Ban order on stubble burning goes for a toss
Despite a ban on the burning of crop stubble after the harvesting season, farmers in the district are openly resorting to this practice to clear wheat residue in their fields.punjab Updated: May 29, 2014 21:39 IST
Despite a ban on the burning of crop stubble after the harvesting season, farmers in the district are openly resorting to this practice to clear wheat residue in their fields.
Interestingly, not even a single case of violation has been registered across the district and officials claim that they have not received any complaint either from the pollution control board or public.
Smoke billowing from the fields engulfs the surrounding areas and pollutes the atmosphere causing respiratory disorder and other health-related problems.
Those violating the government orders are supposed to be booked under section 188 (disobedience to order duly promulgated by public servant) of the Indian Penal Code (IPC) and the Air (Prevention and Control of Pollution) Act.
The authorities concerned, on the other hand, have adopted a lenient approach towards farmers violating the law.
If agriculture officials are to be believed, the extent of stubble burning in the district has been small this year. Agriculture officer Dr Chaman Lal Vashisht said that as per the estimate of the department, out of 1.4 lakh hectares of land under wheat cultivation, straw was burnt only in 300-400 hectares.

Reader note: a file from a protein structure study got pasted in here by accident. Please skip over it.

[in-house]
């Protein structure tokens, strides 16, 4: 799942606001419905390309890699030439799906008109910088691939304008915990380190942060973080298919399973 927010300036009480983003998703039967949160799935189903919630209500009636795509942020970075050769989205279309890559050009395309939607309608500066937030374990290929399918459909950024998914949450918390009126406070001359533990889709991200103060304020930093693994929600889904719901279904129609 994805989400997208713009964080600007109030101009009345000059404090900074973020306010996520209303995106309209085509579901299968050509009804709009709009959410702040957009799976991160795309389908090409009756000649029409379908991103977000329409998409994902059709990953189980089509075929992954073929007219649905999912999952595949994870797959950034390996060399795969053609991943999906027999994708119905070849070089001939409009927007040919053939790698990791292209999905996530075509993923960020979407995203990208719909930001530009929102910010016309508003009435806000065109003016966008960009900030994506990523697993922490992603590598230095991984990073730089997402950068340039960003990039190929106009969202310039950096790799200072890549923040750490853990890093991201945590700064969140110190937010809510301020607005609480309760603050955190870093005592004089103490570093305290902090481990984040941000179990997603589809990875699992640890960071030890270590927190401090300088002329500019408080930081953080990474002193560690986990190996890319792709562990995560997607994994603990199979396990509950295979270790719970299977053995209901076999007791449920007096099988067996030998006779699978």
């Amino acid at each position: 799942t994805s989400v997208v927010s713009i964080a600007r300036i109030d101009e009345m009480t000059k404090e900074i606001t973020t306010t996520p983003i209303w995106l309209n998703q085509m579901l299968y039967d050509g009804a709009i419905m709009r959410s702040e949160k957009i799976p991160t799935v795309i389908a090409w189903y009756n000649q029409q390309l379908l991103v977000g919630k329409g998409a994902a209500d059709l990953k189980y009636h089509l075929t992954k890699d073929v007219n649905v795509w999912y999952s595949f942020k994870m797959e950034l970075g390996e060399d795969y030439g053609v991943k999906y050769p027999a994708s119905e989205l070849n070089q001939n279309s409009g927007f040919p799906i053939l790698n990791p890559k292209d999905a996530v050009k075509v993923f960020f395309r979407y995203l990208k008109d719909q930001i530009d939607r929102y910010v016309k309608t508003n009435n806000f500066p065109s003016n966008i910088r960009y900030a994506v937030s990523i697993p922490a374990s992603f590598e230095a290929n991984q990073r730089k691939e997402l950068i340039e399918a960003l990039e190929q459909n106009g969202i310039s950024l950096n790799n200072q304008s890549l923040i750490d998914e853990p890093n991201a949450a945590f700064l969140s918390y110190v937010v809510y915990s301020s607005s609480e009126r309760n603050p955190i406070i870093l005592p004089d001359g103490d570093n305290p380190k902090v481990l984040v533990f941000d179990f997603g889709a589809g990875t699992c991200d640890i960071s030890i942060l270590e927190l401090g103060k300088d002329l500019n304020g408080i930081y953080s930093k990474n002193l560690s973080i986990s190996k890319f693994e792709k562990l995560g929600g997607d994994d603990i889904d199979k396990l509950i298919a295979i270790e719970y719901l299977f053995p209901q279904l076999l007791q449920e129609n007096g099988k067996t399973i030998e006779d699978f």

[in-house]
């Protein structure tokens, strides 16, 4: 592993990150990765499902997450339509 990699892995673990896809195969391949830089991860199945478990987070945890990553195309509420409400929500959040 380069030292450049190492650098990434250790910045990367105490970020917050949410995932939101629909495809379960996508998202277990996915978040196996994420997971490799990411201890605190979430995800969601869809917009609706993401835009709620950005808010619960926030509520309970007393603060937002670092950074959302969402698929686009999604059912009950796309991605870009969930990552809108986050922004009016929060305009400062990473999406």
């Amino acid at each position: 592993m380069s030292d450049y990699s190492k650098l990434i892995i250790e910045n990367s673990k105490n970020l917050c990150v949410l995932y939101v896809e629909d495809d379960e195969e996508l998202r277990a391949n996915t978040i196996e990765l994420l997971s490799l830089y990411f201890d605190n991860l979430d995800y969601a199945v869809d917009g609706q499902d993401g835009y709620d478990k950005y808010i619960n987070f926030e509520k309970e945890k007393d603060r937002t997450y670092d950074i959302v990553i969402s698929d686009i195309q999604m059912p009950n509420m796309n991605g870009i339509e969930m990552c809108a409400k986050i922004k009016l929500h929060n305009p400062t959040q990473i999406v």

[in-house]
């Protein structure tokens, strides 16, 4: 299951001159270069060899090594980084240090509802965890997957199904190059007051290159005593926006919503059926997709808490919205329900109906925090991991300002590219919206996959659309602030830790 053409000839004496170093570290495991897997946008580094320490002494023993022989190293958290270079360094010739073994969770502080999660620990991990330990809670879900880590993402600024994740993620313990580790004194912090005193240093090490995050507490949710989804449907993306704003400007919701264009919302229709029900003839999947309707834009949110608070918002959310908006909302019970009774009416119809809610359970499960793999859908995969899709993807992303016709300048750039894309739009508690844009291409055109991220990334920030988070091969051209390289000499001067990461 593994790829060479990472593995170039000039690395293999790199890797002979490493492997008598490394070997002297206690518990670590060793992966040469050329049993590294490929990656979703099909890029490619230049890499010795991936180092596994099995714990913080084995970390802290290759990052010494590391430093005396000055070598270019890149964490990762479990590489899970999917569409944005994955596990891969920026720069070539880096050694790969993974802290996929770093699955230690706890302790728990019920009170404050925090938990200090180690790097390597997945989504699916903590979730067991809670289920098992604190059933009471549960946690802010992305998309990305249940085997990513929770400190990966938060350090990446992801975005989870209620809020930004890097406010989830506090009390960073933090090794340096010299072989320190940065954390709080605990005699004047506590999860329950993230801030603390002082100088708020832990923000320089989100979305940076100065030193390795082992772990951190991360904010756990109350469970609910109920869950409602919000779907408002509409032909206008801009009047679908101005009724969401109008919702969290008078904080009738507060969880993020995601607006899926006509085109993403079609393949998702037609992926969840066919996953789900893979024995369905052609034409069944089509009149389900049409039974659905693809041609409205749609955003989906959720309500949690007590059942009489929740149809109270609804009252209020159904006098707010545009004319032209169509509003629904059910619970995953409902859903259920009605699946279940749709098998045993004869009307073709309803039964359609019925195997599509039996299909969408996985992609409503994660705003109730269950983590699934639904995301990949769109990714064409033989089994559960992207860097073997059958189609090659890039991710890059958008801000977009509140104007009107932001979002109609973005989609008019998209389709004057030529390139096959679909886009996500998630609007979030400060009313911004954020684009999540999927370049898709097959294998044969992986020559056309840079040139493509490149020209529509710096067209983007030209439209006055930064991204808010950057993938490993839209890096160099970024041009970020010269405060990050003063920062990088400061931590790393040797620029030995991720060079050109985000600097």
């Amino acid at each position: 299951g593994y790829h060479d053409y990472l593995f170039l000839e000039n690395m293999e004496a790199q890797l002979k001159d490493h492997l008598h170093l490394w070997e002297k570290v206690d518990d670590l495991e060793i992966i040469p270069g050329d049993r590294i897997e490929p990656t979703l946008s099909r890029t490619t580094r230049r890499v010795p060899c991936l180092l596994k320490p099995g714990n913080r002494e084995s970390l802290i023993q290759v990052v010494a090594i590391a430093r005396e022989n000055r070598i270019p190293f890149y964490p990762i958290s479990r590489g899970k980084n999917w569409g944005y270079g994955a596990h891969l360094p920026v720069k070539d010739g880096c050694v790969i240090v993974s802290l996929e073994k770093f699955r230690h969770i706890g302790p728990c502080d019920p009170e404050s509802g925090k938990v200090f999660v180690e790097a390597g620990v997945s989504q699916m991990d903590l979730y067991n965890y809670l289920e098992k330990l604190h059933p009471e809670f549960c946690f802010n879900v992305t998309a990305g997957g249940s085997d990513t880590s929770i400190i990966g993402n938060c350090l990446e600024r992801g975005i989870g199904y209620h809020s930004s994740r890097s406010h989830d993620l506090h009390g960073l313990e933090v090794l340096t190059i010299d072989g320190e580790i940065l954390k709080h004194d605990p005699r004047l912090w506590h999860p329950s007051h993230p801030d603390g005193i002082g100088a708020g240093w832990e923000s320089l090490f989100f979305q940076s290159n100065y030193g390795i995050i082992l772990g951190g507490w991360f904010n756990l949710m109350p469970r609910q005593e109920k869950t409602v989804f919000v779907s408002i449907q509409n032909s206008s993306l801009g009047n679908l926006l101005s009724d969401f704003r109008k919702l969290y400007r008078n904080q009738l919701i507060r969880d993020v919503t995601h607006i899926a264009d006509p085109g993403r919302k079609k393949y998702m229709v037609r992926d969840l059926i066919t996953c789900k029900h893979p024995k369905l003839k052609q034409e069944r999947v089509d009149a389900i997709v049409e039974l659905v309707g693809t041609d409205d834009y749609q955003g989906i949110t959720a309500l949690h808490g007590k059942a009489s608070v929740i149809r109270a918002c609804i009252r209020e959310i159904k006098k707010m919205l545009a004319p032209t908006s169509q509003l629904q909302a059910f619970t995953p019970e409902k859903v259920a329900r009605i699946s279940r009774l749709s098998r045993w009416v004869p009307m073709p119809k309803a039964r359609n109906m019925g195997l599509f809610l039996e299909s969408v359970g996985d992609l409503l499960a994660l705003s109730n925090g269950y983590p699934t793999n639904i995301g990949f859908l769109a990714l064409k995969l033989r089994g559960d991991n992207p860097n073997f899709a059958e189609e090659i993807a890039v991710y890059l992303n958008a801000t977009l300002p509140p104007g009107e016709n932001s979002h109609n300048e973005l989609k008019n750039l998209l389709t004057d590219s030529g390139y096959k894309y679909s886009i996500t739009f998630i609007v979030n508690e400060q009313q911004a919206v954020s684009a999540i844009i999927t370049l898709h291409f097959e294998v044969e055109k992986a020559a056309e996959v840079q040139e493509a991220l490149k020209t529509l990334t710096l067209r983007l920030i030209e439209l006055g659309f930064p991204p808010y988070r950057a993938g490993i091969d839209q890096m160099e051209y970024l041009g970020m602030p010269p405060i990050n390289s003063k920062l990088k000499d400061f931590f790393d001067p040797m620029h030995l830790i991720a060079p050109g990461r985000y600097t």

"During our camps, we make farmers aware of the ill-effects of stubble burning on the fertility of their soil, besides the over-all environmental impact it has. Gradually, farmers are waking up to the problem," he said.
To discourage farmers from stubble burning, the agriculture department had suggested a number of measures but farmers did not find them viable.
Punjab Agriculture University experts had come up with a technology to produce biogas from rice straw but it hardly found any takers. The department tried to popularise "happy seeder" but the farmers again found it too expensive. Despite best efforts, the department could persuade only two or three big farmers to buy the equipment in the district. Encouraging farmers to diversify from wheat and paddy cycle was another alternative programme by agriculture and environment experts but they did not succeeding in it.
The farmers are, however, showing interest in rotavators which the department is providing at subsidised rates. This farm machine ensures decomposition of the crop residue by cutting it into very small pieces.